© The Financial Times Ltd 2014 FT and 'Financial Times' are trademarks of The Financial Times Ltd.
December 16, 2012 7:36 pm
The self-styled “listening club” seemed even more respectful than usual for the return of veteran composer/arranger Mike Gibbs. Not that there was anything po-faced about either music or man.
Gibbs’s work ranges from film scores – for directors including Bill Forsyth and John Woo – and orchestral arrangements to the small-scale and incidental music for The Goodies. And his musical palette is just as broad. Credits stretch from Pat Metheny to Peter Gabriel and recent commissions include contemporary brass, European folk and re-arrangements of Duke Ellington.
But jazz is at the heart, and, as this biggish UK band gig showed, remains a passion. Both sets balanced arranger’s finesse with muscular improvisation, there were showcase highlights and the rhythm section was given room to breathe.
The opening set was dedicated to the US composer/arranger Gil Evans. Gibbs had tweaked the original Evans scores to fit the line-up – though he stressed, “we wanted to be as close as we can get to the original” – and his 13-piece band captured the original Evans magic, getting the shimmering fanfares, soft-voiced discords and panoramic sweep to a tee.
The set opened with Horace Silver’s “Sister Sadie”, Kurt Weill’s “Bilbao Song” and “Saint Louis Blues”. Each theme was broken in pieces and reconfigured anew, sometimes softened, at others roughed up by stubby discordant riffs. There were moments of pathos – a dirge of overlapping brass, a moan of muted trumpets – and elegant dances. And as with the original, strong soloists were the key to the music’s success. At this gig, extended features for Mark Nightingale’s urbane trombone and Finn Peters blues-bordering-on-the-abstract alto sax were standouts.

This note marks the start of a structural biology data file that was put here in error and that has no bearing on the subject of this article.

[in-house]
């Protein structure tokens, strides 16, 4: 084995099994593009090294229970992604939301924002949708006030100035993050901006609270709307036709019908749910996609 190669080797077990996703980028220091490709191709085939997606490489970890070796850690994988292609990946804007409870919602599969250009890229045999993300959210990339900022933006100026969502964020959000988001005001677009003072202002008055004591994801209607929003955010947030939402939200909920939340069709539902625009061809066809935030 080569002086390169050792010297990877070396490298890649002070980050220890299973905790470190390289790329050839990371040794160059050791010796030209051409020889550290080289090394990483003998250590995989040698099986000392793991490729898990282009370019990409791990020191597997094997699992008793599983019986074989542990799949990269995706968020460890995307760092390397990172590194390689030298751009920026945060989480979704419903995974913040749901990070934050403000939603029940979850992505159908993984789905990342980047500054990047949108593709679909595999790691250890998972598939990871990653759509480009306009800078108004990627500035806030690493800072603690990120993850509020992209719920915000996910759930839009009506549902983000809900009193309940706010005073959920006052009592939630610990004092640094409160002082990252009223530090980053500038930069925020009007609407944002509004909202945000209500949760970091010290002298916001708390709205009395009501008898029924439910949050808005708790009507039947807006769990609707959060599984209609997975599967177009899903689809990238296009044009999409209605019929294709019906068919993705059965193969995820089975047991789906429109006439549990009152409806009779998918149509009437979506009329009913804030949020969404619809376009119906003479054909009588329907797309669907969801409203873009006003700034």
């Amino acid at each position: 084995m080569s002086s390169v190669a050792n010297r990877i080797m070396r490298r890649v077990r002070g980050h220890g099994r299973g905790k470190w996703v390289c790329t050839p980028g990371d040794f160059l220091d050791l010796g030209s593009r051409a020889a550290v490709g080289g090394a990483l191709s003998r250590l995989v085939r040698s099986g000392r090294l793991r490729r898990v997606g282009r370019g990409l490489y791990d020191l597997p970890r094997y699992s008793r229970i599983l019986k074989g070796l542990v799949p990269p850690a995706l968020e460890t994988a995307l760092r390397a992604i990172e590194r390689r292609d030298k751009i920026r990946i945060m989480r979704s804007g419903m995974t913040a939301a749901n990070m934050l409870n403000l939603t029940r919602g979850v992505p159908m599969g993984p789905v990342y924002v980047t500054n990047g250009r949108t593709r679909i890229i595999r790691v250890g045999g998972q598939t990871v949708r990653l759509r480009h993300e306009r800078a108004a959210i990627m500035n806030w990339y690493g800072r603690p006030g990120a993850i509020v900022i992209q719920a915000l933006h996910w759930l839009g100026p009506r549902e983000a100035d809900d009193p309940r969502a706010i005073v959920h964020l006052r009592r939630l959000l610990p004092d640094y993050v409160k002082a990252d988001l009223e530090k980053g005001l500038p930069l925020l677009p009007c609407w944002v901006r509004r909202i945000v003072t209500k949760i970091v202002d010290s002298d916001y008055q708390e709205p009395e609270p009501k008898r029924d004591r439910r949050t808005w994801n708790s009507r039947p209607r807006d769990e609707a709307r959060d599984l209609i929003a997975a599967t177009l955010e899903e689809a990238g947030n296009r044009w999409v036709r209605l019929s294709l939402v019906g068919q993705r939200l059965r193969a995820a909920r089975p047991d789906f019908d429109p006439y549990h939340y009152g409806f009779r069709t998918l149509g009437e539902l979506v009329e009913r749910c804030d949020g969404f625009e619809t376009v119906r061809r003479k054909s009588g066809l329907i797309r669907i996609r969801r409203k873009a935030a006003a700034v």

The second set presented new material for an upcoming album, and, as with the first, covers were heavily featured. Gibbs’s arrangements bear a strong Evans stamp – tuba and French horn give a rich bottom end – but there is more flesh in the middle and an occasional folkish tinge. Carla Bley’s beautiful theme “Ida Lupino” was lovingly voiced, there was a sharp deconstruction of Ornette Coleman’s “Ramblin’”, and a Monk medley to finish. But the set was not so well paced, and two consecutive ballads made it sag slightly in the middle.
Copyright The Financial Times Limited 2014. You may share using our article tools.
Please don't cut articles from FT.com and redistribute by email or post to the web.